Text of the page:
I love a good survival story, and if it's true, even better.  This book has neither quality.  You'd think that putting a boy in a small boat with a large tiger in the middle of the Pacific Ocean would lead to a great survival story, but it doesn't.  I was actually disappointed when he discovered the overwhelming wealth of survival equipment in the lifeboat's storage locker.  Like Kate, I was frustrated that after going to such lengths to make everything about the journey totally believable, there's a sudden sci-fi/fantasy twist in the eleventh hour which hangs around just long enough to make you think, "ok, so maybe the first 321 pages were just a set-up, and this is the real story that gets everybody so worked up," and is then passed over and forgotten.  I was already annoyed that he had bumped into another lonely shipwreck survivor in the middle of the Pacific--that was too much stretch for me--and suddenly he finds a mysterious floating island?  It felt like Martel's publisher told him "we're about thirty-six pages shy.  Can you pad this with something?"  "Well, I have this really fun idea for a sci-fi short story; it's a little like Perelandra, but the island is carnivorous, and chock-full of fish-chomping meerkats."  "Whatever.  Stick it in there."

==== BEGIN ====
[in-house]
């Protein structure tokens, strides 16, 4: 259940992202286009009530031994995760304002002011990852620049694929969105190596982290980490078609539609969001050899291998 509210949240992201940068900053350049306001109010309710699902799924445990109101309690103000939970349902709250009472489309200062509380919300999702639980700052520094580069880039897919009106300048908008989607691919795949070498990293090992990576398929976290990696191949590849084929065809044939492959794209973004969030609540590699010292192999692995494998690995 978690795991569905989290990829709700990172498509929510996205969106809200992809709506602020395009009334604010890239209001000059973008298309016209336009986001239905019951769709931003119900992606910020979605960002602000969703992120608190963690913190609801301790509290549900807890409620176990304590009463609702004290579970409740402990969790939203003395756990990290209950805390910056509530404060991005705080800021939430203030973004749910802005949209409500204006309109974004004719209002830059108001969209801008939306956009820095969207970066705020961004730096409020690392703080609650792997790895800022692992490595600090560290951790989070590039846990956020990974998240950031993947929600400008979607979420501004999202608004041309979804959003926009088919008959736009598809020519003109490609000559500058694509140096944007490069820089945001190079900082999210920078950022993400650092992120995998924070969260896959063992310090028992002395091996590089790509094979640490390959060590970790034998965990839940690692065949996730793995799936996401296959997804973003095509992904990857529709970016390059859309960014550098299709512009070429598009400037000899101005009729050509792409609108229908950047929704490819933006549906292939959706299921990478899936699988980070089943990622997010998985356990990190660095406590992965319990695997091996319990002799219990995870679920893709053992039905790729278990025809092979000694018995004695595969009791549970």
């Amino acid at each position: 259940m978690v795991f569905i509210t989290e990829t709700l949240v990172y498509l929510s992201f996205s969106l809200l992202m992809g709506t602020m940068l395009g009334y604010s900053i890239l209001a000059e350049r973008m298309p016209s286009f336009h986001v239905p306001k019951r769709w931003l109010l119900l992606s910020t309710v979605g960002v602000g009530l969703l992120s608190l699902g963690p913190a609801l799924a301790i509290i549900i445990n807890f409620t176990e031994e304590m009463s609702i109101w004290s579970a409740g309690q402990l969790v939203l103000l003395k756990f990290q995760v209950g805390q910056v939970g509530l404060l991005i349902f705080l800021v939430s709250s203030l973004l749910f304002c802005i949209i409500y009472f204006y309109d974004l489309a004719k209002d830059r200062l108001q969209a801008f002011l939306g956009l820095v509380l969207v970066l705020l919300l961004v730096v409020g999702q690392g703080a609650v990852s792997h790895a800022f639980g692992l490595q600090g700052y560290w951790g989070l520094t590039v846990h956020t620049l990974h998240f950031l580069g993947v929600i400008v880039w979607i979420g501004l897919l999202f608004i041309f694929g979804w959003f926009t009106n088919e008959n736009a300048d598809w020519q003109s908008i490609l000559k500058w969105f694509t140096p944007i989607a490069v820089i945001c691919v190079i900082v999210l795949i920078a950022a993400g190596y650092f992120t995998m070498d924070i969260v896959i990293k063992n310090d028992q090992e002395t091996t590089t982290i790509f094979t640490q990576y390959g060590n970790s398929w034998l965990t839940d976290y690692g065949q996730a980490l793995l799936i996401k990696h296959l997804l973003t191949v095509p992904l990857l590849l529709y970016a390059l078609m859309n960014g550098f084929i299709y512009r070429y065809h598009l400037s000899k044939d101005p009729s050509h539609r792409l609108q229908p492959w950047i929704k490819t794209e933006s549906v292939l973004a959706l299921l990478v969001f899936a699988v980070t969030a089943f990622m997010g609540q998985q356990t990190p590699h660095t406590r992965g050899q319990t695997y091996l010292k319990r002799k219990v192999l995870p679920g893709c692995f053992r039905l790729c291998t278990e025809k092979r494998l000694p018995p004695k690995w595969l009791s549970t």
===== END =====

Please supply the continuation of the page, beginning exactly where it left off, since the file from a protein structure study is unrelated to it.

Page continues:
Yeah, sure, it's a nice, diverting read.  It is not as life-changing as everyone seems to think.  Honestly, it's a little annoying.  There's a couple scenes at the end when two Japanese guys are interviewing Pi in a Mexican hospital, and occasionally have side conversations between themselves in Japanese (translated in the book) so he can't understand.  It's the best part of the whole book.  It shows great humor, and the dialog is entertaining, with funny bits both in the words shared and in the actions described (Pi, after being stuck on a boat with a tiger for almost a year, composing soliloquies about food and hunger, keeps asking them for cookies.  They comply, knowing that he has piles of cookies hidden under his bedsheet.  When they get tired and frustrated about his story, he offers them cookies which they graciously accept.  There's also a funny exchange about how arduous their drive from California was, and he consoles them about their difficult journey.).  But it feels a little like a shaggy dog joke, since it comes after 365 pages of set-up.

I've lost interest in the movie.

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posted by reyn at 11:23 AM